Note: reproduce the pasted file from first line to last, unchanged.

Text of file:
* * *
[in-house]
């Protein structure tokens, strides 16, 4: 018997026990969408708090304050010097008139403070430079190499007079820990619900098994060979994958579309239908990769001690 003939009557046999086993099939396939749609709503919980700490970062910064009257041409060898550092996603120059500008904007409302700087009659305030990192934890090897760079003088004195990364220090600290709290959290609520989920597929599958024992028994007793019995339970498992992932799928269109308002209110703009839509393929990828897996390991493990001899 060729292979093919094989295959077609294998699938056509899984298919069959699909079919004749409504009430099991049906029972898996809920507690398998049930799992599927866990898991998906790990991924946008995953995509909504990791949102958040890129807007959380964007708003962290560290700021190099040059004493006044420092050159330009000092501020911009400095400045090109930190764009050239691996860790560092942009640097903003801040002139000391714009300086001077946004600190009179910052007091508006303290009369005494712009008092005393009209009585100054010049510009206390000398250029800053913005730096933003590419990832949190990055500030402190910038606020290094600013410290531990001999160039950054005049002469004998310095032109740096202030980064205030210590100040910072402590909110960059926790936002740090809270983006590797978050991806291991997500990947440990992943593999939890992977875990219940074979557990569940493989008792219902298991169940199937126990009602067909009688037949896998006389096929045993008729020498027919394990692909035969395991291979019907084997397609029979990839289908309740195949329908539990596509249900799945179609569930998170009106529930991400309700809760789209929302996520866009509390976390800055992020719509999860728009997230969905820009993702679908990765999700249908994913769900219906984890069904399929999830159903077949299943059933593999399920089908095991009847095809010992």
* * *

[in-house]
């Protein structure tokens, strides 16, 4: 018997026990969408708090304050010097008139403070430079190499007079820990619900098994060979994958579309239908990769001690 003939009557046999086993099939396939749609709503919980700490970062910064009257041409060898550092996603120059500008904007409302700087009659305030990192934890090897760079003088004195990364220090600290709290959290609520989920597929599958024992028994007793019995339970498992992932799928269109308002209110703009839509393929990828897996390991493990001899 060729292979093919094989295959077609294998699938056509899984298919069959699909079919004749409504009430099991049906029972898996809920507690398998049930799992599927866990898991998906790990991924946008995953995509909504990791949102958040890129807007959380964007708003962290560290700021190099040059004493006044420092050159330009000092501020911009400095400045090109930190764009050239691996860790560092942009640097903003801040002139000391714009300086001077946004600190009179910052007091508006303290009369005494712009008092005393009209009585100054010049510009206390000398250029800053913005730096933003590419990832949190990055500030402190910038606020290094600013410290531990001999160039950054005049002469004998310095032109740096202030980064205030210590100040910072402590909110960059926790936002740090809270983006590797978050991806291991997500990947440990992943593999939890992977875990219940074979557990569940493989008792219902298991169940199937126990009602067909009688037949896998006389096929045993008729020498027919394990692909035969395991291979019907084997397609029979990839289908309740195949329908539990596509249900799945179609569930998170009106529930991400309700809760789209929302996520866009509390976390800055992020719509999860728009997230969905820009993702679908990765999700249908994913769900219906984890069904399929999830159903077949299943059933593999399920089908095991009847095809010992």